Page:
x Abu Dhabi, UAEFriday 28 July 2017

NBA: When Mark Cuban speaks or tweets, people still seem to listen

Dallas Maverick owner Mark Cuban is up to his old ways and is drawing the attention of Kobe Bryant and NBA officials after recent comments on the league's collective bargaining agreement, writes Steve Dilbeck.

The NBA is considering a fine for Dallas Mavericks owner Mark Cuban after his comments about Kobe Bryant and the league's collective bargaining agreement. Mike Stone / Reuters
The NBA is considering a fine for Dallas Mavericks owner Mark Cuban after his comments about Kobe Bryant and the league's collective bargaining agreement. Mike Stone / Reuters

Ah, come on, NBA, have some fun. Don't be so deadly serious. Show a little love to Mark Cuban, the Dallas Mavericks owner. He is not the enemy.

The league is weighing up whether to fine Cuban for suggesting that the Los Angeles Lakers could waive Kobe Bryant ahead of next season via the new "amnesty" provision. That would allow them to avoid paying a 150 per cent luxury tax on his league-high US$30.45 million (Dh111.8m) salary.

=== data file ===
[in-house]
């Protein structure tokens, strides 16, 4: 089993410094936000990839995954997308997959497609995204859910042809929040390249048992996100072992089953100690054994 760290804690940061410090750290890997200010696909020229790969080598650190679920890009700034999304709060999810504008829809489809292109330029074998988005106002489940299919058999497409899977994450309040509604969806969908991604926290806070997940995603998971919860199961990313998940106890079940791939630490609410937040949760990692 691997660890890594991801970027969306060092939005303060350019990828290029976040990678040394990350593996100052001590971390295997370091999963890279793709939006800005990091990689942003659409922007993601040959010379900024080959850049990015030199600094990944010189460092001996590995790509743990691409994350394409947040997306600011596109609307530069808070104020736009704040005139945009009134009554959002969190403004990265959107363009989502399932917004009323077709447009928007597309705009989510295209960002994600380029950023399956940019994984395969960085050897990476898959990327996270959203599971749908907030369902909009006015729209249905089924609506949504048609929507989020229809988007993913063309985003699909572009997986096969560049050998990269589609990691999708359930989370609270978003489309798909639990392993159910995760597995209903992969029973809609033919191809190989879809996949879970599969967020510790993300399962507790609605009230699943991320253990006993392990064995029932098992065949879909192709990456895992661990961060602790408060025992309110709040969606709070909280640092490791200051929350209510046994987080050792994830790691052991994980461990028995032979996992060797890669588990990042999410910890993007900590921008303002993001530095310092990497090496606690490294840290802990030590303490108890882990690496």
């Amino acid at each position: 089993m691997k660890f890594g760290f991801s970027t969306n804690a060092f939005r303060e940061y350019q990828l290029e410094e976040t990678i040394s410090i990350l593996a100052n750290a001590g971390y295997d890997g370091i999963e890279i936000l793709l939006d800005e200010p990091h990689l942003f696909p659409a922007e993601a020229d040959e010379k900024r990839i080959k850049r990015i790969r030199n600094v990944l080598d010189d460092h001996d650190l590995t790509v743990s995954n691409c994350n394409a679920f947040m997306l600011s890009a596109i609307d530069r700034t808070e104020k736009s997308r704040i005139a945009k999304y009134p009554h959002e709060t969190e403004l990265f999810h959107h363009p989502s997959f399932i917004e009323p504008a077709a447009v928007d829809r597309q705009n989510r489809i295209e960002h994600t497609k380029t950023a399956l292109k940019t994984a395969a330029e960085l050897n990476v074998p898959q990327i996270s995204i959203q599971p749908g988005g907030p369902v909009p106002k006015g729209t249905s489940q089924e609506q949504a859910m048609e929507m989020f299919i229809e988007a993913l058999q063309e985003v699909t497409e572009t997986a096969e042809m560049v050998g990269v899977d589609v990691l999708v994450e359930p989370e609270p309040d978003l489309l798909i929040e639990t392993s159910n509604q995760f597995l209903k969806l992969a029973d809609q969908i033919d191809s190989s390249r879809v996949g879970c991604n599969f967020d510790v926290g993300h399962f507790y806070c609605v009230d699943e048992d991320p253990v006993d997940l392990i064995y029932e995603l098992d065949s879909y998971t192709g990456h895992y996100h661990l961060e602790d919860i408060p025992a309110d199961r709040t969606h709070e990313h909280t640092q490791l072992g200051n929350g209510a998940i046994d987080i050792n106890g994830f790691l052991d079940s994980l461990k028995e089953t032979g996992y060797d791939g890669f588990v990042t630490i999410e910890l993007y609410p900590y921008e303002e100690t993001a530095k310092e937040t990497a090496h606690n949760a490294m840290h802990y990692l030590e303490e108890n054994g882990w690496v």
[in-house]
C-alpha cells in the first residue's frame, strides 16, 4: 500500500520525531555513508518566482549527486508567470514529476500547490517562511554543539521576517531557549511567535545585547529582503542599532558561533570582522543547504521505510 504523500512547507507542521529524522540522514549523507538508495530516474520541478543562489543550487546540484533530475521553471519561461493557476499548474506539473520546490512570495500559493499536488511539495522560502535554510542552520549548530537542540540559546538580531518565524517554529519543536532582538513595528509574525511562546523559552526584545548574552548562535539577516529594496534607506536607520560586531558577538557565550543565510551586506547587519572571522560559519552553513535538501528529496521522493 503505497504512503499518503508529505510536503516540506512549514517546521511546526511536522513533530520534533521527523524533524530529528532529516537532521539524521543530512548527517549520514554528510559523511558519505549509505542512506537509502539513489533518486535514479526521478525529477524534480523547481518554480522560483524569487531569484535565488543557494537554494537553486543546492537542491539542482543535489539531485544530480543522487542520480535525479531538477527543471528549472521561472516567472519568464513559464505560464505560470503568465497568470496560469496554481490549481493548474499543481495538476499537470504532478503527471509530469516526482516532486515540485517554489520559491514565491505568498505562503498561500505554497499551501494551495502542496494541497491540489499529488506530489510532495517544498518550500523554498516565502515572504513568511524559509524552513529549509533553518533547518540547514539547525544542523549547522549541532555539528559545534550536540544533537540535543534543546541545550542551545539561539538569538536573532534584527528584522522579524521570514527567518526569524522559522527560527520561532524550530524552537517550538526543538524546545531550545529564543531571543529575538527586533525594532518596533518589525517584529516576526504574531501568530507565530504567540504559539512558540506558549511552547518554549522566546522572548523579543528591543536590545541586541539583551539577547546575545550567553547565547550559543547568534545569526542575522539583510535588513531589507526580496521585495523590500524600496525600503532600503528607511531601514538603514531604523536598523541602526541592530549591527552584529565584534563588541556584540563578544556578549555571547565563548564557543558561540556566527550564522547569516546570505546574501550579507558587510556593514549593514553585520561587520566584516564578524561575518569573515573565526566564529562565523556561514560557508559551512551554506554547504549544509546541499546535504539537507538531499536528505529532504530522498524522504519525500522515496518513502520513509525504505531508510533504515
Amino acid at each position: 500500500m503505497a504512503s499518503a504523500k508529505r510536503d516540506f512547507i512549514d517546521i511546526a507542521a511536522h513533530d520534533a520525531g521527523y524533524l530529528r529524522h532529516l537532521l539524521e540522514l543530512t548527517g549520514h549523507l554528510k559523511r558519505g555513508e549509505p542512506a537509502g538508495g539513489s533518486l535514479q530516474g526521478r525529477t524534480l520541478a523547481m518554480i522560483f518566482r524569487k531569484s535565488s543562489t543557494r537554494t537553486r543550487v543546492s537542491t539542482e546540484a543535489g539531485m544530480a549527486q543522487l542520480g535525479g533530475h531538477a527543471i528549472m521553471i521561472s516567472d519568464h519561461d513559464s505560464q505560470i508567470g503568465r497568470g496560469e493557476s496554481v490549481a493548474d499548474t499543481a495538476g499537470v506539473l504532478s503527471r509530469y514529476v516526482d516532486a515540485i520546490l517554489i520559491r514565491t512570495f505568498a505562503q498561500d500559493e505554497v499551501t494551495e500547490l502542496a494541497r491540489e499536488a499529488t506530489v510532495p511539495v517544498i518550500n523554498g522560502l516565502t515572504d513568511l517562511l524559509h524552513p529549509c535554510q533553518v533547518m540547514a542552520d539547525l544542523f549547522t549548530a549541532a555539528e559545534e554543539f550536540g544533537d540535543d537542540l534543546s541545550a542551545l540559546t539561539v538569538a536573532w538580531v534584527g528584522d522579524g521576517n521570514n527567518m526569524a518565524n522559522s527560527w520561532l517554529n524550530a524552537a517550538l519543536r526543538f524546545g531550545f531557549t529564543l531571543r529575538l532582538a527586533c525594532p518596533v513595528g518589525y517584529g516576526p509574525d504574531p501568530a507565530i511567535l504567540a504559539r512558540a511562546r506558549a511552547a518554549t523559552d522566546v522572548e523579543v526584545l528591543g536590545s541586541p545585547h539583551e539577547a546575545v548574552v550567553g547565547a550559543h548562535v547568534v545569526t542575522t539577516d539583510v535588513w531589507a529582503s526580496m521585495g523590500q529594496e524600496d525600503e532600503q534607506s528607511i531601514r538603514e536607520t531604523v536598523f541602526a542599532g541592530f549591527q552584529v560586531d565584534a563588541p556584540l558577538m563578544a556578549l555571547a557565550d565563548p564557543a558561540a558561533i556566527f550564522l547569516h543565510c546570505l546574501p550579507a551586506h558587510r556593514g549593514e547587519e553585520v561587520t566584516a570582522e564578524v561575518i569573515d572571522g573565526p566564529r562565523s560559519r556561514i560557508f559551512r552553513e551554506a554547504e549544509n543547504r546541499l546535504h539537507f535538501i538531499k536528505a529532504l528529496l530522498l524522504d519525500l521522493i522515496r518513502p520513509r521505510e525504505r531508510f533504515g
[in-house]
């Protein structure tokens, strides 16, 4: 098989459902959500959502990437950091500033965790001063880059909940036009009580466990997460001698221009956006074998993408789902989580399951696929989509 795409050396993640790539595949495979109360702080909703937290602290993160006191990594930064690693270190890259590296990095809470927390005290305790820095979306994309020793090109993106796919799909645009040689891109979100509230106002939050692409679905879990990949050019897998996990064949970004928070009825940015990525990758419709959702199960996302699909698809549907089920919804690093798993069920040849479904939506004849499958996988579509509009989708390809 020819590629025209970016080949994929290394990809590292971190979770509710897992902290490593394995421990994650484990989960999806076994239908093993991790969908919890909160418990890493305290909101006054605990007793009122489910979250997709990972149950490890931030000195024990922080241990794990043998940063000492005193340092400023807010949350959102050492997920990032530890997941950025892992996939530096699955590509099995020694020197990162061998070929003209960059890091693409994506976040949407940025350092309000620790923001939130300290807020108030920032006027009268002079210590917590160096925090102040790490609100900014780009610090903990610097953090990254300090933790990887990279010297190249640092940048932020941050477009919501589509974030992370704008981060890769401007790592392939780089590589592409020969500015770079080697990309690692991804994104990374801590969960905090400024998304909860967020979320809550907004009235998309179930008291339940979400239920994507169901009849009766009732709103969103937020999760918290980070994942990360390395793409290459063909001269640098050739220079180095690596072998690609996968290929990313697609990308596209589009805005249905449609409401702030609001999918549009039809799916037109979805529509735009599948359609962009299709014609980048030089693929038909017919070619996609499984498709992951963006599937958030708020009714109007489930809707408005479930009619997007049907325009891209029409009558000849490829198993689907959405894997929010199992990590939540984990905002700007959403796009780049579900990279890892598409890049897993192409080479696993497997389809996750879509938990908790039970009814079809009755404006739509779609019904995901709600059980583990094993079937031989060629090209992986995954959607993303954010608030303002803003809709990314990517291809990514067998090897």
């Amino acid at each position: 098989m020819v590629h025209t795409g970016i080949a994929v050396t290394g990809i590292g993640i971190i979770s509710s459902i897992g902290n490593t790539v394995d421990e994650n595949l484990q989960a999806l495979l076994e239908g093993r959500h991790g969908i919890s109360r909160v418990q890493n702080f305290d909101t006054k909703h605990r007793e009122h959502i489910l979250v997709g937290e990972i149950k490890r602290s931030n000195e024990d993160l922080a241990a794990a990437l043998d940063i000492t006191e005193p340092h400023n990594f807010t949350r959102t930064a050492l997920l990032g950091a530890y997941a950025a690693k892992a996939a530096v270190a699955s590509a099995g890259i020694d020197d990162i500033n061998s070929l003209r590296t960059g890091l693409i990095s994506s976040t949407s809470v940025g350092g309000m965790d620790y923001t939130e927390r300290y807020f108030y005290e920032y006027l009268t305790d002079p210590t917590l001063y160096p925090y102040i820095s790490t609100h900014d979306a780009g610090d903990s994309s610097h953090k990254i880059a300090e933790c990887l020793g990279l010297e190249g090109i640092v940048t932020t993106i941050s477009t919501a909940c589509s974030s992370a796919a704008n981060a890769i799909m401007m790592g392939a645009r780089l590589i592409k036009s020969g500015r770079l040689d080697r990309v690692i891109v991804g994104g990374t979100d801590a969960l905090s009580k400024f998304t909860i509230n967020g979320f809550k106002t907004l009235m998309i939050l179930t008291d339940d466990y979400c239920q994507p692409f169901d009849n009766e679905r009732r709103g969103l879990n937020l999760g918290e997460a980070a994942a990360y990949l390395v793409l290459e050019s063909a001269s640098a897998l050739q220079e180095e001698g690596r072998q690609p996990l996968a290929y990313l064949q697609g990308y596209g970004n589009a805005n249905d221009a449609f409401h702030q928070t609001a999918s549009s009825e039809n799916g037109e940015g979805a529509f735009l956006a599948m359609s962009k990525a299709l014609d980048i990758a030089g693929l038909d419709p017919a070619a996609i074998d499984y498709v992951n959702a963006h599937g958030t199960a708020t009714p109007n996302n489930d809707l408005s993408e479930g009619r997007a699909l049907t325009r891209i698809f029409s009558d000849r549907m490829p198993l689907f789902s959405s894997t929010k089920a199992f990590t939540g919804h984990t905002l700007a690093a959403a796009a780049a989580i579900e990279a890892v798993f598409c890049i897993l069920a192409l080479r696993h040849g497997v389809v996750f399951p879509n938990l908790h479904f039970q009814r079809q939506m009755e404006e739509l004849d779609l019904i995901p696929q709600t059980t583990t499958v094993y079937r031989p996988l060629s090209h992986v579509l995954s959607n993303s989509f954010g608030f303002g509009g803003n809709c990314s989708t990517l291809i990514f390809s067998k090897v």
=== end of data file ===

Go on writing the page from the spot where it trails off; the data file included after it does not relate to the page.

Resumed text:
The NBA, however, seems to fine Cuban as a matter of course. The most recent blow to his wallet was a $50,000 fine in January for complaining about officiating. Cuban has been hit with almost $2m in fines since buying the Mavericks in 2000.

As the schedule would have it, the Lakers played Dallas on Sunday. Surprise, a motivated Bryant scored 38 points to lead the Lakers to a 103-99 victory. Afterward, Bryant tweeted: "Amnesty THAT".

Cuban, naturally, tweeted a response: "Nice to know there is at least one team and their players, outside of the Mavs, that listen to everything I say".

This is fun, right? In the past, Cuban delighted in sparring with Phil Jackson, when he coached the Lakers. He made fun of Shaquille O'Neal's weight. He would poke and prod, and so what?

Cuban said he cited Bryant and his enormous 2013/14 salary as a hypothetical during a radio discussion of the NBA's complicated collective-bargaining agreement. Sounds reasonable. Now it is the NBA's turn to be reasonable.

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